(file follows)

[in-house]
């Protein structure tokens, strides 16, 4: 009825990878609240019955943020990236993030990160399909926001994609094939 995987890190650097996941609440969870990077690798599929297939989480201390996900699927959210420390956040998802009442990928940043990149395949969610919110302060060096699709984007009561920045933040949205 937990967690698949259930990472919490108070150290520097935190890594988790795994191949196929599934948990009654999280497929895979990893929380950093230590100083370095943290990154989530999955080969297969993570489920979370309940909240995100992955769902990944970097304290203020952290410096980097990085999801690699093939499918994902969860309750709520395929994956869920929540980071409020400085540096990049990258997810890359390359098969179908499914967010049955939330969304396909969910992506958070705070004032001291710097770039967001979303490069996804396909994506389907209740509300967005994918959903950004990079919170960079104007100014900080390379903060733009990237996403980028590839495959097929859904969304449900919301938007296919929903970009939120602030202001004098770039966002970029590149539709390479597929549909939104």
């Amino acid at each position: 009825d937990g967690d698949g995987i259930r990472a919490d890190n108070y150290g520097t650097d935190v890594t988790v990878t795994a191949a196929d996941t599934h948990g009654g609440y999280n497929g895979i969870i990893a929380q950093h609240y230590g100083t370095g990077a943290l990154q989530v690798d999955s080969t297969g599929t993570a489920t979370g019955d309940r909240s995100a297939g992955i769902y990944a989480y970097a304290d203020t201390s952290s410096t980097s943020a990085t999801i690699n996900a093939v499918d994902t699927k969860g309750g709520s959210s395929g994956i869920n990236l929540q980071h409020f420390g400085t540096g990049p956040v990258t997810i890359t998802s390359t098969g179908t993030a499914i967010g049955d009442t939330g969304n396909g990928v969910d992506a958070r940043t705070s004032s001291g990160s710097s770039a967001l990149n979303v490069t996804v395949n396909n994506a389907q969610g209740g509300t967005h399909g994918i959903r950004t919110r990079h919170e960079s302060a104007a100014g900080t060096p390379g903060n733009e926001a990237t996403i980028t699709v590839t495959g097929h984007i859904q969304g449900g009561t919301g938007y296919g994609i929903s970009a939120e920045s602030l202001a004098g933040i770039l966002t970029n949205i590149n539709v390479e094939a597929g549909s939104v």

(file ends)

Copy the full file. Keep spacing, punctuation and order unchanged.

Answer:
[in-house]
């Protein structure tokens, strides 16, 4: 009825990878609240019955943020990236993030990160399909926001994609094939 995987890190650097996941609440969870990077690798599929297939989480201390996900699927959210420390956040998802009442990928940043990149395949969610919110302060060096699709984007009561920045933040949205 937990967690698949259930990472919490108070150290520097935190890594988790795994191949196929599934948990009654999280497929895979990893929380950093230590100083370095943290990154989530999955080969297969993570489920979370309940909240995100992955769902990944970097304290203020952290410096980097990085999801690699093939499918994902969860309750709520395929994956869920929540980071409020400085540096990049990258997810890359390359098969179908499914967010049955939330969304396909969910992506958070705070004032001291710097770039967001979303490069996804396909994506389907209740509300967005994918959903950004990079919170960079104007100014900080390379903060733009990237996403980028590839495959097929859904969304449900919301938007296919929903970009939120602030202001004098770039966002970029590149539709390479597929549909939104």
């Amino acid at each position: 009825d937990g967690d698949g995987i259930r990472a919490d890190n108070y150290g520097t650097d935190v890594t988790v990878t795994a191949a196929d996941t599934h948990g009654g609440y999280n497929g895979i969870i990893a929380q950093h609240y230590g100083t370095g990077a943290l990154q989530v690798d999955s080969t297969g599929t993570a489920t979370g019955d309940r909240s995100a297939g992955i769902y990944a989480y970097a304290d203020t201390s952290s410096t980097s943020a990085t999801i690699n996900a093939v499918d994902t699927k969860g309750g709520s959210s395929g994956i869920n990236l929540q980071h409020f420390g400085t540096g990049p956040v990258t997810i890359t998802s390359t098969g179908t993030a499914i967010g049955d009442t939330g969304n396909g990928v969910d992506a958070r940043t705070s004032s001291g990160s710097s770039a967001l990149n979303v490069t996804v395949n396909n994506a389907q969610g209740g509300t967005h399909g994918i959903r950004t919110r990079h919170e960079s302060a104007a100014g900080t060096p390379g903060n733009e926001a990237t996403i980028t699709v590839t495959g097929h984007i859904q969304g449900g009561t919301g938007y296919g994609i929903s970009a939120e920045s602030l202001a004098g933040i770039l966002t970029n949205i590149n539709v390479e094939a597929g549909s939104v």